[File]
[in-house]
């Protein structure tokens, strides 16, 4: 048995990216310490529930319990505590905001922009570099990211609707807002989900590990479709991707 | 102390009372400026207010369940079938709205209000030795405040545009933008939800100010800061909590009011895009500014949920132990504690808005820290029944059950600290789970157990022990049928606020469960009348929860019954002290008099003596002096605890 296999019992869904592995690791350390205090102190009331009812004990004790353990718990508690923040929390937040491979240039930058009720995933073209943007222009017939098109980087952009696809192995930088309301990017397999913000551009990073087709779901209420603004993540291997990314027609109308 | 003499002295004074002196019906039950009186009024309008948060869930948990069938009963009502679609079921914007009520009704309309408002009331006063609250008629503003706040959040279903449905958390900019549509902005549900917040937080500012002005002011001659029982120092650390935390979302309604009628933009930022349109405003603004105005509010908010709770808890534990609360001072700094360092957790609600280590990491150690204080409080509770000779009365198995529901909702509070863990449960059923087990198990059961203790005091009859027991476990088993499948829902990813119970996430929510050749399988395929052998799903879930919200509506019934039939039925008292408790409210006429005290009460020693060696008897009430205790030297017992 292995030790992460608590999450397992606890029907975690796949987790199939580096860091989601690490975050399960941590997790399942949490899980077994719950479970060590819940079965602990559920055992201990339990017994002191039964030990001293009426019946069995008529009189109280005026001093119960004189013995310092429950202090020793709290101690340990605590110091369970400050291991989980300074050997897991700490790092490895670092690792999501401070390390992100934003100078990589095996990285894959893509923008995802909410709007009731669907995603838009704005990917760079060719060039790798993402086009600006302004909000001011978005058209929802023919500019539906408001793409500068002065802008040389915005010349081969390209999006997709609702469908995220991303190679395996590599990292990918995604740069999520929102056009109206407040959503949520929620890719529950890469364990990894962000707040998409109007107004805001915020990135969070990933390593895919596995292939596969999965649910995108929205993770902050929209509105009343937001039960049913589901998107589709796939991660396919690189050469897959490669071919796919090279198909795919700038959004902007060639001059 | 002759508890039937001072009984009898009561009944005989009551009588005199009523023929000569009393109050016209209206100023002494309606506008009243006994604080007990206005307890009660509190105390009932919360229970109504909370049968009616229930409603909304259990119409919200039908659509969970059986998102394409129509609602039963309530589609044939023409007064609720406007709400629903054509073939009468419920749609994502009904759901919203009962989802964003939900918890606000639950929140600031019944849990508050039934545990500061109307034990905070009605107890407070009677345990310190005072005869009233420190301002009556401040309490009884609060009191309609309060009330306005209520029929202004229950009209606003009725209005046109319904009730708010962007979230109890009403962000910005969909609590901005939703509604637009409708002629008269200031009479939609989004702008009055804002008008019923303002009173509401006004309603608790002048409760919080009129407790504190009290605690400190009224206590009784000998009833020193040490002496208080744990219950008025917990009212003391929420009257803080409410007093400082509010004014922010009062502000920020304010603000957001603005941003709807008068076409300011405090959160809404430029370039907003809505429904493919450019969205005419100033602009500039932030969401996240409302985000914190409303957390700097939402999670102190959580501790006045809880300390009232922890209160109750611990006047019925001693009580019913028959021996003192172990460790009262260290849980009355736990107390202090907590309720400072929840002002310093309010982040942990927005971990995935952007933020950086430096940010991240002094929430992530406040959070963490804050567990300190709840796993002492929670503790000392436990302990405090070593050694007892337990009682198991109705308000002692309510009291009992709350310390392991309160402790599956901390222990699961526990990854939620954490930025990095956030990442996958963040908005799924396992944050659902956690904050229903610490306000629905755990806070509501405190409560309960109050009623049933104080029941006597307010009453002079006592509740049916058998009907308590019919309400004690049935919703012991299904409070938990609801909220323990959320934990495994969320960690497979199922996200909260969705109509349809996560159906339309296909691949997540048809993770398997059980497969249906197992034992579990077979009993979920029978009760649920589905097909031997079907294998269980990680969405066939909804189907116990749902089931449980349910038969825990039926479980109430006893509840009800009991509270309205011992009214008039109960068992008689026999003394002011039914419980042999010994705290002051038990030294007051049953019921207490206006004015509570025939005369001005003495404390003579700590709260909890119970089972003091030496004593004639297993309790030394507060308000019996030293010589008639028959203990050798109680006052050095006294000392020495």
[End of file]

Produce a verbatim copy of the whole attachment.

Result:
[in-house]
């Protein structure tokens, strides 16, 4: 048995990216310490529930319990505590905001922009570099990211609707807002989900590990479709991707 | 102390009372400026207010369940079938709205209000030795405040545009933008939800100010800061909590009011895009500014949920132990504690808005820290029944059950600290789970157990022990049928606020469960009348929860019954002290008099003596002096605890 296999019992869904592995690791350390205090102190009331009812004990004790353990718990508690923040929390937040491979240039930058009720995933073209943007222009017939098109980087952009696809192995930088309301990017397999913000551009990073087709779901209420603004993540291997990314027609109308 | 003499002295004074002196019906039950009186009024309008948060869930948990069938009963009502679609079921914007009520009704309309408002009331006063609250008629503003706040959040279903449905958390900019549509902005549900917040937080500012002005002011001659029982120092650390935390979302309604009628933009930022349109405003603004105005509010908010709770808890534990609360001072700094360092957790609600280590990491150690204080409080509770000779009365198995529901909702509070863990449960059923087990198990059961203790005091009859027991476990088993499948829902990813119970996430929510050749399988395929052998799903879930919200509506019934039939039925008292408790409210006429005290009460020693060696008897009430205790030297017992 292995030790992460608590999450397992606890029907975690796949987790199939580096860091989601690490975050399960941590997790399942949490899980077994719950479970060590819940079965602990559920055992201990339990017994002191039964030990001293009426019946069995008529009189109280005026001093119960004189013995310092429950202090020793709290101690340990605590110091369970400050291991989980300074050997897991700490790092490895670092690792999501401070390390992100934003100078990589095996990285894959893509923008995802909410709007009731669907995603838009704005990917760079060719060039790798993402086009600006302004909000001011978005058209929802023919500019539906408001793409500068002065802008040389915005010349081969390209999006997709609702469908995220991303190679395996590599990292990918995604740069999520929102056009109206407040959503949520929620890719529950890469364990990894962000707040998409109007107004805001915020990135969070990933390593895919596995292939596969999965649910995108929205993770902050929209509105009343937001039960049913589901998107589709796939991660396919690189050469897959490669071919796919090279198909795919700038959004902007060639001059 | 002759508890039937001072009984009898009561009944005989009551009588005199009523023929000569009393109050016209209206100023002494309606506008009243006994604080007990206005307890009660509190105390009932919360229970109504909370049968009616229930409603909304259990119409919200039908659509969970059986998102394409129509609602039963309530589609044939023409007064609720406007709400629903054509073939009468419920749609994502009904759901919203009962989802964003939900918890606000639950929140600031019944849990508050039934545990500061109307034990905070009605107890407070009677345990310190005072005869009233420190301002009556401040309490009884609060009191309609309060009330306005209520029929202004229950009209606003009725209005046109319904009730708010962007979230109890009403962000910005969909609590901005939703509604637009409708002629008269200031009479939609989004702008009055804002008008019923303002009173509401006004309603608790002048409760919080009129407790504190009290605690400190009224206590009784000998009833020193040490002496208080744990219950008025917990009212003391929420009257803080409410007093400082509010004014922010009062502000920020304010603000957001603005941003709807008068076409300011405090959160809404430029370039907003809505429904493919450019969205005419100033602009500039932030969401996240409302985000914190409303957390700097939402999670102190959580501790006045809880300390009232922890209160109750611990006047019925001693009580019913028959021996003192172990460790009262260290849980009355736990107390202090907590309720400072929840002002310093309010982040942990927005971990995935952007933020950086430096940010991240002094929430992530406040959070963490804050567990300190709840796993002492929670503790000392436990302990405090070593050694007892337990009682198991109705308000002692309510009291009992709350310390392991309160402790599956901390222990699961526990990854939620954490930025990095956030990442996958963040908005799924396992944050659902956690904050229903610490306000629905755990806070509501405190409560309960109050009623049933104080029941006597307010009453002079006592509740049916058998009907308590019919309400004690049935919703012991299904409070938990609801909220323990959320934990495994969320960690497979199922996200909260969705109509349809996560159906339309296909691949997540048809993770398997059980497969249906197992034992579990077979009993979920029978009760649920589905097909031997079907294998269980990680969405066939909804189907116990749902089931449980349910038969825990039926479980109430006893509840009800009991509270309205011992009214008039109960068992008689026999003394002011039914419980042999010994705290002051038990030294007051049953019921207490206006004015509570025939005369001005003495404390003579700590709260909890119970089972003091030496004593004639297993309790030394507060308000019996030293010589008639028959203990050798109680006052050095006294000392020495």